And Epic Fail Destinies strike me as one of the worst elements of 4E, because they are so vague. I think they're aiming at something like BECMI's 'paths to immortality', but a character never has to DO anything aside from reach level 21 to attain them. Perhaps a future suppliment, actually incorporating these into character development, might work. But I can't see how that can really happen - at level 21, you're still stuck doing dungeon crawls, only wth bigger numbers. In AD&D and BECMI, the tone and feel of your character's adventures changed when you became high level. So far the higher level 4E adventures I've seen are identical to the lower level ones, only you're crawling through a dead god's body rather than stony caverns.

And finally, 4E seems hell-bent on subverting the classic traditions rather than using them. One of my pet hates of 4E is the way that they use old terminologies to mean something completely different (tieflings, Kord, eladrin, gnomes, dragonborn, Colour Spray etc). I think that's why I like the Deva in PHB2 - they are wholly different from the old 'aasimar' and are named accordingly. It sounds pedantic, but it bugs me.

I'm inclined to agree with you that the game is fun in small doses. But that still leaves it in the Descent/Arkham Horror realm for me. So far, I haven't seen anything that makes me want to adapt it as a main RPG system. The earlier editions need less work for me than this one.

But I'm willing to keep trying and experimenting, and your blog has given me much food for thought in that.

Anonymous said... what about the rift? does it just close? how did you handle that?

DevoDog said...

Yes....there's definitely a problem in the players encountering Kalarel only moments before his "final" fate. I think the problem, though, isn't so much with KOTS but the entire SERIES of modules. Having Kalarel return in a later module would have made more sense to me.

In my reflavored version of KOTS, the party is going to have to rescue some victims of some orc kidnappers. The orcs are supposed to deliver these new slaves to Kalarel. The players should rescue the slaves and then defeat Kalarel (at least, for the first time).

When Kalarel is defeated, the Thing from the Portal is going to grab him and say "Don't think you can gain your freedom that easily, Kalarel." While Kalarel is going to be evil, the Thing is definitely going to be more evil and still has much more work for Kalarel.

Greg Tannahill said...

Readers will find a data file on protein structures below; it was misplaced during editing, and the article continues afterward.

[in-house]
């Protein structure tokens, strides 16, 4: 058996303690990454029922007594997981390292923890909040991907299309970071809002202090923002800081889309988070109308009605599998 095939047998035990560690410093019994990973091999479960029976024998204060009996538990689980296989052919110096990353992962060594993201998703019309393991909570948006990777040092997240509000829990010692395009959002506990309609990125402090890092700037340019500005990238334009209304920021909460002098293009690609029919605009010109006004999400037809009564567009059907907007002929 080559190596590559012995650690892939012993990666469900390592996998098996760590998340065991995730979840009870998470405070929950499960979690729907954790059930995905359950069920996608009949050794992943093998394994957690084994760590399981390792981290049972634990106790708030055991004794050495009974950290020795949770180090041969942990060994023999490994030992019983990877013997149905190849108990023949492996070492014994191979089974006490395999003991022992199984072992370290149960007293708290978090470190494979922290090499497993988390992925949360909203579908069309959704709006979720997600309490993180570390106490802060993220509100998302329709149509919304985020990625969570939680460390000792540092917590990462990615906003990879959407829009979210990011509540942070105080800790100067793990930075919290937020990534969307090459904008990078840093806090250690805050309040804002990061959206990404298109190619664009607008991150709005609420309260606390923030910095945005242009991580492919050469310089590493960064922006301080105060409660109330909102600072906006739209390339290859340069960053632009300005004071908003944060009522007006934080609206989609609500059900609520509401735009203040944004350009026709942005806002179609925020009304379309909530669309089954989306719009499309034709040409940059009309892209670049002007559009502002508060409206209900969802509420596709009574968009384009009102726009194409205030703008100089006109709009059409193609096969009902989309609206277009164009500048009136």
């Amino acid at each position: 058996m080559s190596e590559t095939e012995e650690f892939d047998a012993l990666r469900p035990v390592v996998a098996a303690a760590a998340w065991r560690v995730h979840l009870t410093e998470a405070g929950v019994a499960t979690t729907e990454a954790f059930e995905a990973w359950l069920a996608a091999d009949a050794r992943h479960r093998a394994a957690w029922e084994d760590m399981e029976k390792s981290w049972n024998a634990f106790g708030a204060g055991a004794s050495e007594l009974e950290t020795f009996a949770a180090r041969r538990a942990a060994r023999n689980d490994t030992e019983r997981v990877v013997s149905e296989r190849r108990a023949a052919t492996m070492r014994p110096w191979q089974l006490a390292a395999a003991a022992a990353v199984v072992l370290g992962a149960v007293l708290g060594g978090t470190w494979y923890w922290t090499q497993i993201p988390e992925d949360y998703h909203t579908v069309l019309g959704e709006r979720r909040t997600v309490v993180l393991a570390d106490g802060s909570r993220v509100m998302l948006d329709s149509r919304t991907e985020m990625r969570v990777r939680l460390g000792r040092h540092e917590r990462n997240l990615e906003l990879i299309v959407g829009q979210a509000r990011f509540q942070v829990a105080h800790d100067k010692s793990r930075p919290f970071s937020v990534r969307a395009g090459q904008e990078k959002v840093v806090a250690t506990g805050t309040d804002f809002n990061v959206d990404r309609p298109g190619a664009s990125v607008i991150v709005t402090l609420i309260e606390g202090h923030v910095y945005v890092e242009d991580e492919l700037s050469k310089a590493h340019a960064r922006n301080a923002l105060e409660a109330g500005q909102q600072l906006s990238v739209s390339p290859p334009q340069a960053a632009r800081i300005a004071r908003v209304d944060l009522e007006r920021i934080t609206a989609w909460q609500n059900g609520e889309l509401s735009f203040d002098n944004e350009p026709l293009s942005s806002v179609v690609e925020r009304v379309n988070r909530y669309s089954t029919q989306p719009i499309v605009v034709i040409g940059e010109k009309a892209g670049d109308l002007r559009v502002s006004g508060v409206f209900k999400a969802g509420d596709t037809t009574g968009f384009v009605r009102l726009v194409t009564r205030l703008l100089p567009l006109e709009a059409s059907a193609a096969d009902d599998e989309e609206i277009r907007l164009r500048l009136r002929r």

Oh, the Rift, right.

Yeah, Keep never really answers that question, as-written. In the game I ran, I had Keegan's sword Aecris given the power to close (or for that matter open) the Rift; most of Kalarel's "incompetence" was a deliberate plan to lead the adventurers to Keegan's tomb as he knew his evil servants could never liberate Aecris from the undead knight. The players played into his hands by bringing him Aecris, the element needed to complete the ritual. However, with the aid of Splug and other allies they turned the tables, sent Kalarel to his just desserts and then closed the Rift with the sword. The resultant energies shook the Keep apart; the players escaped but the location that once held the Rift ended buried beneath a half-mile of stone.

Elf said...

This is an excellent and insightful review of the module. I look forward to reading more, now that I have found you via Zubon.

FalconGK81 said...

I came upon your blog well after this post, but I read everything from the start, and while you may never see this comment, I just wanted to say, for posterity's sake, that this post is masterful. You couldn't be more correct about the complete lack of violating Chekov's Gun in this module, and who the true villains are.

Anonymous said...

Apologies for thread necromancy, but I've been reading through your articles, and wanted to mention my own experience of this encounter here.

When our group got to the end, two of us fell off the chains, and took far too much damage. We were also pretty hurt from the previous fight, but weren't allowed to rest first. We didn't figure out what to do about Kalarel until it was too late, and the skeletons kept us far too occupied.

The end result was a TPK, and an unsatisfying experience. We got the impression that we were all rubbish at 4E (despite some veteran 3E players), and that most the designers seemed more interested in designing punishing newbies than entertaining them.

Even a year an a half later, we still have bad memories about this module, and yet even its worst bits seemed better when you described them. I think we just got it all wrong.

Noumenon said...

Keep's been spending the bulk of its mechanical muscle teaching players about positioning through encounter after encounter. They've been pushing enemies down pits, over ledges, into traps and through holes in almost every significant struggle to date

I don't understand how Keep on the Shadowfell can focus so much on positioning when only one of the pregens (the rogue) has any forced movement abilities. Is Bull Rush going to occur to players and be so attractive with no powers?